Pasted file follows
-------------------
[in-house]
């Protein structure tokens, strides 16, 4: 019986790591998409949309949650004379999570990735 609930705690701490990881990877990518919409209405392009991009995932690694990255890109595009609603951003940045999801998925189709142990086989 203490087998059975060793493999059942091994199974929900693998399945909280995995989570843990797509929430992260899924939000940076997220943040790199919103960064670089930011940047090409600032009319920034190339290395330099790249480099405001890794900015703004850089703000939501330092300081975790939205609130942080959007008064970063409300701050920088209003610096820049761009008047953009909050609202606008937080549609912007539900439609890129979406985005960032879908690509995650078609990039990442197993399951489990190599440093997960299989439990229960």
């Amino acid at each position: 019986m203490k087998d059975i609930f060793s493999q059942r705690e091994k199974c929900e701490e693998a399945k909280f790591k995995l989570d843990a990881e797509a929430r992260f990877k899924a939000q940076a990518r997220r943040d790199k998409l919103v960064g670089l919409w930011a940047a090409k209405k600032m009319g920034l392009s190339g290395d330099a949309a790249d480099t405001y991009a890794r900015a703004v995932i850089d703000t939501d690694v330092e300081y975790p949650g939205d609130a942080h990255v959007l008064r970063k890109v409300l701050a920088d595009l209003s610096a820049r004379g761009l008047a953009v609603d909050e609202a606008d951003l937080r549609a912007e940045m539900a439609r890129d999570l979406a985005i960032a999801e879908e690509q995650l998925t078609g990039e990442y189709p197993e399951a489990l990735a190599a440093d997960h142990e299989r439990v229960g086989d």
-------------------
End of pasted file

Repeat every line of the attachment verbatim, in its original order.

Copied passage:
[in-house]
């Protein structure tokens, strides 16, 4: 019986790591998409949309949650004379999570990735 609930705690701490990881990877990518919409209405392009991009995932690694990255890109595009609603951003940045999801998925189709142990086989 203490087998059975060793493999059942091994199974929900693998399945909280995995989570843990797509929430992260899924939000940076997220943040790199919103960064670089930011940047090409600032009319920034190339290395330099790249480099405001890794900015703004850089703000939501330092300081975790939205609130942080959007008064970063409300701050920088209003610096820049761009008047953009909050609202606008937080549609912007539900439609890129979406985005960032879908690509995650078609990039990442197993399951489990190599440093997960299989439990229960």
């Amino acid at each position: 019986m203490k087998d059975i609930f060793s493999q059942r705690e091994k199974c929900e701490e693998a399945k909280f790591k995995l989570d843990a990881e797509a929430r992260f990877k899924a939000q940076a990518r997220r943040d790199k998409l919103v960064g670089l919409w930011a940047a090409k209405k600032m009319g920034l392009s190339g290395d330099a949309a790249d480099t405001y991009a890794r900015a703004v995932i850089d703000t939501d690694v330092e300081y975790p949650g939205d609130a942080h990255v959007l008064r970063k890109v409300l701050a920088d595009l209003s610096a820049r004379g761009l008047a953009v609603d909050e609202a606008d951003l937080r549609a912007e940045m539900a439609r890129d999570l979406a985005i960032a999801e879908e690509q995650l998925t078609g990039e990442y189709p197993e399951a489990l990735a190599a440093d997960h142990e299989r439990v229960g086989d």